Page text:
QCon 2012 – Perfect as Everything in London Should Be

Update 13 Jul. 2012: The video recording of my talk was published on infoq.com

It was JFrog‘s second QCon London, and it just gets better. Imagine: even the London weather was perfect, not to mention the sessions, booth traffic, show organization and food (what, you say, good English food? Well, great IndoPak food, at least). Due to high demand by sponsors, the exhibition took place on two floors (as opposed to one floor last year). Our JFrog booth was located in the same place as in 2011. We’re getting used to the place and are looking forward to returning next March!

The speaker panel was extremely impressive, featuring gurus like Martin Fowler, Adrian Cockcroft (the man behind Netflix’ cloud), Dwight Merriman (co-creator of MongoDB), Damien Katz (creator of CouchDB) and Rich Hickey (creator of Clojure).

The conference started with two training days – six full-day tutorials each. From my perspective, the most interesting two tutorials were “Cloud Architecture” by Adrian Cockcroft, where he shared the architecture, best practices and decisions behind Netflix’ cloud (which Artifactory is proud to be a part of) and “Continuous Delivery” by ThoughtWorks’ Tom Sulston (that’s as close to the roots of the famous “Continuous Delivery” book as you can get). For me, the most fascinating thing in the Continuous Delivery process as ThoughtWorks sees it, is that its virtues are exactly the same as we based our Artifactory upon back in 2006: DevOps automation and rapid release cycle. We appreciated the validation of our concept.

The remaining three days of the week were all-day sessions. It’s impossible to review such a significant number of talks in one blog post, so I’ll concentrate only on the excellent keynote addresses (with one exception).

Martin’s conference-opening keynote speech was about data. The main feature of modern data is that it is bigger than you think. Polyglot storage in general and various kinds of NoSQL look like the right solution.

My favorite keynotes are usually the evening ones. A beer in your hand makes any amusing talk even more enjoyable. One named “Developers Have a Mental Disorder” I couldn’t miss! Greg Young gave a great show, funny and entertaining, about serious dilemmas in software development that we, the developers, prefer to ignore. The brightest example, of course is the downside of DRY (did you ever think about one?). By removing duplication, we increase coupling, which can be much worse.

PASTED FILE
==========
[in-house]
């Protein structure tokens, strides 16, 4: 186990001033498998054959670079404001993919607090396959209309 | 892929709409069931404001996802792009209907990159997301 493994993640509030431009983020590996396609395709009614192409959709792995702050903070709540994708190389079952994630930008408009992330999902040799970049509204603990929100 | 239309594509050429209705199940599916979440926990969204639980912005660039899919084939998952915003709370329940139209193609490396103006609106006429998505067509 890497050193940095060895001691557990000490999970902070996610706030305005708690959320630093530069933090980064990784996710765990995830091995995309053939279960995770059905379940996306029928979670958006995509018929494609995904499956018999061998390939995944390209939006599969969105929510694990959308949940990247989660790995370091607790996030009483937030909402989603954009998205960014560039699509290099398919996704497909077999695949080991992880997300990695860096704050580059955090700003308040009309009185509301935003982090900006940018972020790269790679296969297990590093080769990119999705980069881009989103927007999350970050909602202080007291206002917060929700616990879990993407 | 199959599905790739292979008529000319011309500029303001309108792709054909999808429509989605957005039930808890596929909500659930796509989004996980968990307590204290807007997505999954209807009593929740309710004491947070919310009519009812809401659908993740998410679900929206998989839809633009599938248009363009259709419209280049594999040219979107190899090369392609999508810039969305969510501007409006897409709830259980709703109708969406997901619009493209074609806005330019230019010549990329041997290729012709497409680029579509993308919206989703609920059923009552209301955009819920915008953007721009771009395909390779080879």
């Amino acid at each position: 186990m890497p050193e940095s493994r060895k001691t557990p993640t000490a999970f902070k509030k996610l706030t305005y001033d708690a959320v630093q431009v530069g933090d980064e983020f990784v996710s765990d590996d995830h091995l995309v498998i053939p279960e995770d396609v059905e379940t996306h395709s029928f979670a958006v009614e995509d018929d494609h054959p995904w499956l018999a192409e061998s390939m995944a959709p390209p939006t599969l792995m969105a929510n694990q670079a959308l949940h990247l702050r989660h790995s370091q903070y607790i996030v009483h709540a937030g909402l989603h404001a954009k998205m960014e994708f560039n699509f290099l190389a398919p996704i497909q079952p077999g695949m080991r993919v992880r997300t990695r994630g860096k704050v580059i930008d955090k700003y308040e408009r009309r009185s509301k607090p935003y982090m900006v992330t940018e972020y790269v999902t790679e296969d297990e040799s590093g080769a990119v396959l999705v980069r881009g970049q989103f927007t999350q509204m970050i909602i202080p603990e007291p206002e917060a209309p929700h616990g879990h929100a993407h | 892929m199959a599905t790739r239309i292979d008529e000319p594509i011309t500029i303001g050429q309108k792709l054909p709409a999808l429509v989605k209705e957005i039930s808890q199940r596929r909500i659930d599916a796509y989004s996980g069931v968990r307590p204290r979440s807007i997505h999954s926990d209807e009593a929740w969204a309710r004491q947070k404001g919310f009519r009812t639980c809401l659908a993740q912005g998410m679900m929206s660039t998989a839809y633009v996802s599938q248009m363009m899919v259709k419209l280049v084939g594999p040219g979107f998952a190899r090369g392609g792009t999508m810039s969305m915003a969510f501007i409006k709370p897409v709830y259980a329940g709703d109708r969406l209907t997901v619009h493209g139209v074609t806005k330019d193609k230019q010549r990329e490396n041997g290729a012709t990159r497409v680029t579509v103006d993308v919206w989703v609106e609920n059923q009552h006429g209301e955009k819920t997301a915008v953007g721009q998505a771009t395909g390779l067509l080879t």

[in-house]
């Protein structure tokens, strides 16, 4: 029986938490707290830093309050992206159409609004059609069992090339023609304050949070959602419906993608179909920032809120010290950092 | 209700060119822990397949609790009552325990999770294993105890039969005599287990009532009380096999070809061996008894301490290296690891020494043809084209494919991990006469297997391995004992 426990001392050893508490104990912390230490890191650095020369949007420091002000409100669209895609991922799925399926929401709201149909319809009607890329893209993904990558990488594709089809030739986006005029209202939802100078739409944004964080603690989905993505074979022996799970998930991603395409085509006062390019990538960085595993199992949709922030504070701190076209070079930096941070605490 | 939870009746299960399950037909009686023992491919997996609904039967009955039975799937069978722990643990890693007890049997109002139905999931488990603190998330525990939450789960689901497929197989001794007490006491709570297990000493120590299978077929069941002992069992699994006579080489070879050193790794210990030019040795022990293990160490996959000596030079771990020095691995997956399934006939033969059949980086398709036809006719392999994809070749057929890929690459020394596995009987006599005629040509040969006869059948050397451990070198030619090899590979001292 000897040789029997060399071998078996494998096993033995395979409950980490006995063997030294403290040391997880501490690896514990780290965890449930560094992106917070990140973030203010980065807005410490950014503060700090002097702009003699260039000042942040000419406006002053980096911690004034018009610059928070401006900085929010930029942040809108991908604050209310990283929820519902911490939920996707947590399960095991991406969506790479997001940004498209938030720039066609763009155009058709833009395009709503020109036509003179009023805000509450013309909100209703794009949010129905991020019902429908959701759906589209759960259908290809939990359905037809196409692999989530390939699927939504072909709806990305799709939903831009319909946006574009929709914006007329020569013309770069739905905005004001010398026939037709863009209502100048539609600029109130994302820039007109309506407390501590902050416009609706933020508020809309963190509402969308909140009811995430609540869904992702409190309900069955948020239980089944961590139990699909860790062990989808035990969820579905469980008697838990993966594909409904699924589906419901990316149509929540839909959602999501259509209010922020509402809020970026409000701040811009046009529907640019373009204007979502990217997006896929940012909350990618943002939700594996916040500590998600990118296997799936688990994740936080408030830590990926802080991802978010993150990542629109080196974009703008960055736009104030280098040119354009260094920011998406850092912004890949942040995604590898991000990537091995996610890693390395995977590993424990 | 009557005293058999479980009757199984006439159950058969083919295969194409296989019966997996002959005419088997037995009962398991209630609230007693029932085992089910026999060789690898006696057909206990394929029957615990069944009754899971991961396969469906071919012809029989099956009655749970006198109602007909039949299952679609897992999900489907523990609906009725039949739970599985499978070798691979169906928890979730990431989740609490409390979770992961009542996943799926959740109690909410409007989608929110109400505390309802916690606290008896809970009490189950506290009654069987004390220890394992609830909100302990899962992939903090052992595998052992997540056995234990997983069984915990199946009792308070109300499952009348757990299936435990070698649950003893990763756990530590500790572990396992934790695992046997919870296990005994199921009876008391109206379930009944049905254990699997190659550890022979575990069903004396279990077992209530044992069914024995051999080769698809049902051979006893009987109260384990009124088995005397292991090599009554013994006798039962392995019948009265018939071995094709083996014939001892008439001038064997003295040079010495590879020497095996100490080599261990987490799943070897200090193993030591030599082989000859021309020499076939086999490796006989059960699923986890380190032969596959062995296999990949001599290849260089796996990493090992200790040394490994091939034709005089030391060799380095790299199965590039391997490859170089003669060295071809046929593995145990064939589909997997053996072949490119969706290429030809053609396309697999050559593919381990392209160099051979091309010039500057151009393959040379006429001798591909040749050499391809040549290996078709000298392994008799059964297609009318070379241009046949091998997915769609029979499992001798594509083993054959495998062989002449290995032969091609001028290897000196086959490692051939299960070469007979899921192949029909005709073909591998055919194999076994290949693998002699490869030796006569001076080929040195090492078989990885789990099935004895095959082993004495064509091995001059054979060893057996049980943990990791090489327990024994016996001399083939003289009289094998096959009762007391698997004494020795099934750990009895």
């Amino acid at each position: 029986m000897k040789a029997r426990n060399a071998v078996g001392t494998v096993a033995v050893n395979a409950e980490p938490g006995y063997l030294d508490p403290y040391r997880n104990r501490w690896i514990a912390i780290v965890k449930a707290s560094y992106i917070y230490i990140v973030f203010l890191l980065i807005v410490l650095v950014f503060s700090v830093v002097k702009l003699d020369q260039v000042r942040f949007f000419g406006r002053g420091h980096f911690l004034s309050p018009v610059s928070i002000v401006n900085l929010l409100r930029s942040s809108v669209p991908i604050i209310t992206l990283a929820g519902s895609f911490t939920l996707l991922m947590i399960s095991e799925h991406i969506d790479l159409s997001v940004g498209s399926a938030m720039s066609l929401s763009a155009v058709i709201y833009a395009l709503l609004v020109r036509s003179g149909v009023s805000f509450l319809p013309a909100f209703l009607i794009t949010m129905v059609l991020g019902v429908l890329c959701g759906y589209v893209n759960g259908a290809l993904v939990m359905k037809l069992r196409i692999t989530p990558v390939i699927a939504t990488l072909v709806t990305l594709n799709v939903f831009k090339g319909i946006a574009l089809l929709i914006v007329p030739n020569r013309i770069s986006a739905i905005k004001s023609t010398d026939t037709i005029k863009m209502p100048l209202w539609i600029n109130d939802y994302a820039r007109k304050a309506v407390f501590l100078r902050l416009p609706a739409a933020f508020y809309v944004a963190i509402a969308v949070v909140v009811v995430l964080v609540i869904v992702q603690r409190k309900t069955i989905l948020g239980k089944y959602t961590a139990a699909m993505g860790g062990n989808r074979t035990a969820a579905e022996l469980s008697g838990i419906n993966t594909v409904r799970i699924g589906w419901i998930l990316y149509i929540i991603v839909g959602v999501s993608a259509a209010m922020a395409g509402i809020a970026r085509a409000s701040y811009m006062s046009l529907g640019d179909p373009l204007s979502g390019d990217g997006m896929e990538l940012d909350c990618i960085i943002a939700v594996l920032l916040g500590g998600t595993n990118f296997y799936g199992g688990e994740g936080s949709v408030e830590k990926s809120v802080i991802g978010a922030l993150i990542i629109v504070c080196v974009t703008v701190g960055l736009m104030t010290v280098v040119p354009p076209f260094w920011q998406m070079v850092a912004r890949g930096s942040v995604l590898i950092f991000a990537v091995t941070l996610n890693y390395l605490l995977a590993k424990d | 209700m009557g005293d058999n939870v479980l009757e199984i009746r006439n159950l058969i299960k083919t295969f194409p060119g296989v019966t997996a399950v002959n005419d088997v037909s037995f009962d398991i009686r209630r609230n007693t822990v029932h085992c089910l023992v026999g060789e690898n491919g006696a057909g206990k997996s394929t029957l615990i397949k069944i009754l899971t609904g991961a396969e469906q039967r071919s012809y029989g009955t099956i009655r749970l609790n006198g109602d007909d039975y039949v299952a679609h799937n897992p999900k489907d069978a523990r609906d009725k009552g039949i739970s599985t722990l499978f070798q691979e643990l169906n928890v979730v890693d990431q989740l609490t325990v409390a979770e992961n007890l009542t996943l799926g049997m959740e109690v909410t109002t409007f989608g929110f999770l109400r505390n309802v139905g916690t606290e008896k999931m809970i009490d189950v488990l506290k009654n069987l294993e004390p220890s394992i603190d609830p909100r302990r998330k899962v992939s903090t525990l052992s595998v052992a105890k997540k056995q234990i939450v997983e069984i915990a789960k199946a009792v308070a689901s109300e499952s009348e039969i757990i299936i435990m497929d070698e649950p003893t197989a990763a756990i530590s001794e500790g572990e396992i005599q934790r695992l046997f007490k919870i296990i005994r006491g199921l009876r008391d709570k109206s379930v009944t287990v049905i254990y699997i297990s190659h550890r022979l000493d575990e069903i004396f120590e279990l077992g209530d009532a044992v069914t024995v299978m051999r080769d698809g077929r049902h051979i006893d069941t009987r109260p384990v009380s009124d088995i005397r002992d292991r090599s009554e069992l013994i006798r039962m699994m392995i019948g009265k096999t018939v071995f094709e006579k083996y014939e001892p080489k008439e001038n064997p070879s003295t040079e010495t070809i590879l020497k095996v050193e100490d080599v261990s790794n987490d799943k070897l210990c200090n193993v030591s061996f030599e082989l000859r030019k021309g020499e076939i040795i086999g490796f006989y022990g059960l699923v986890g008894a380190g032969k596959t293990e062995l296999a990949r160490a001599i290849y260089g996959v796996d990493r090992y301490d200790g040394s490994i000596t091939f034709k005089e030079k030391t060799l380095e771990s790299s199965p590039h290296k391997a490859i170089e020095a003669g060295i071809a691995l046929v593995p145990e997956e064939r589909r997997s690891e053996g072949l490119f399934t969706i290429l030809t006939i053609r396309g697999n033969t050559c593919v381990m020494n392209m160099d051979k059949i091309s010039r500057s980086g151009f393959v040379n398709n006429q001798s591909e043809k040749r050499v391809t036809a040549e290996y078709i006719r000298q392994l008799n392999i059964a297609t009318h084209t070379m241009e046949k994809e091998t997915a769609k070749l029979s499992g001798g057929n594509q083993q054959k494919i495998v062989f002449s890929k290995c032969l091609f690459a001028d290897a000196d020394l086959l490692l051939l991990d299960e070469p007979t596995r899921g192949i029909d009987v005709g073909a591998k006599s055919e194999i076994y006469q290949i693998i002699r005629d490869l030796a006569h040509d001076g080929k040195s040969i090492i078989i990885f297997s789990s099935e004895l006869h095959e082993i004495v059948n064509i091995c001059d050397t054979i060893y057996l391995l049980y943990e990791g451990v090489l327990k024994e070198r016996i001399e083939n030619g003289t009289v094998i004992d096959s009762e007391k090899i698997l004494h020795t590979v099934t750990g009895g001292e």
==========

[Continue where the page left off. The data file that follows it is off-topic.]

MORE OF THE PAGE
Thursday morning’s keynote address was delivered by Rich Hickey. He spoke about the differences between “Simple” and “Easy”. Sounds pretty similar, but in fact they are very far from being the same. Antonyms to the rescue: simple vs. complex, while easy vs. hard. Now it’s clear – we need to strive to prevent and remove complexity (go simple) without being afraid of the hard. Choosing easiness may end up creating complexity. Things which are easy, but complex, include OOP, mutable state, imperative loops and frameworks (especially ORM). Things which are simple, but not necessarily easy (at least not until you get them), are LISP-ish languages, like Clojure.

My session also took place on Thursday, in relatively small room, about 70 people. I was more than happy to see that it was almost packed. I spoke about building trust in your build process by selecting the right tools for the job (of course, we consider Artifactory as one). I also spoke about the problems of DevOps in the word of Continuous Delivery in the cloud and the rapid release cycle of SaaS applications. I stressed the huge timeshare of binaries in ALM process and the importance of using a tool that really understands binaries to deal with them. That’s exactly the reason why we developed Artifactory.

Half of my session was dedicated to live demos, which went smoothly, incredible as it may sound. According to the feedback received, my talk was well accepted, and hopefully will be useful to some of the attendants for building easier and more reliable release processes. The Q&A session continued at our booth, where we repeatedly did live demonstrations and received excellent feedback each time. If you want to get a feeling of my talk, here’s the slide-deck.

Friday was the last day of the conference. It started hard with a highly technical keynote address by John Allspaw with a scary name: “Resilient Response In Complex Systems”. For someone like me, who doesn’t deal on a daily basis with Disaster Recovery, the session was astonishing. Looking behind the curtain of that kitchen reveals a totally different way of thinking and planning. It may be how individuals and teams have to perform during a disaster (e.g. personal heroism is bad even if successful; it sends the wrong message to the team), or simulating disasters on live production systems (I never could even dare to think about that). The most obvious, but still eye-opening advice that John gave is to learn from successes, not only from failures. It can give us a lot of information and happens much more frequently, no? The only organization with which I am familiar that embraces that technique is the Israeli Air Force.

To sum up, the conference was great by every measure: technical sessions, attendance, networking, Artifactory exposure, and after-show quality time. Thank you, InfoQ, for this wonderful event in London. QCon was a great starting shot for JFrog’s “Busy March”. You still can catch Fredric and Yoav giving talks on various events in US and Europe.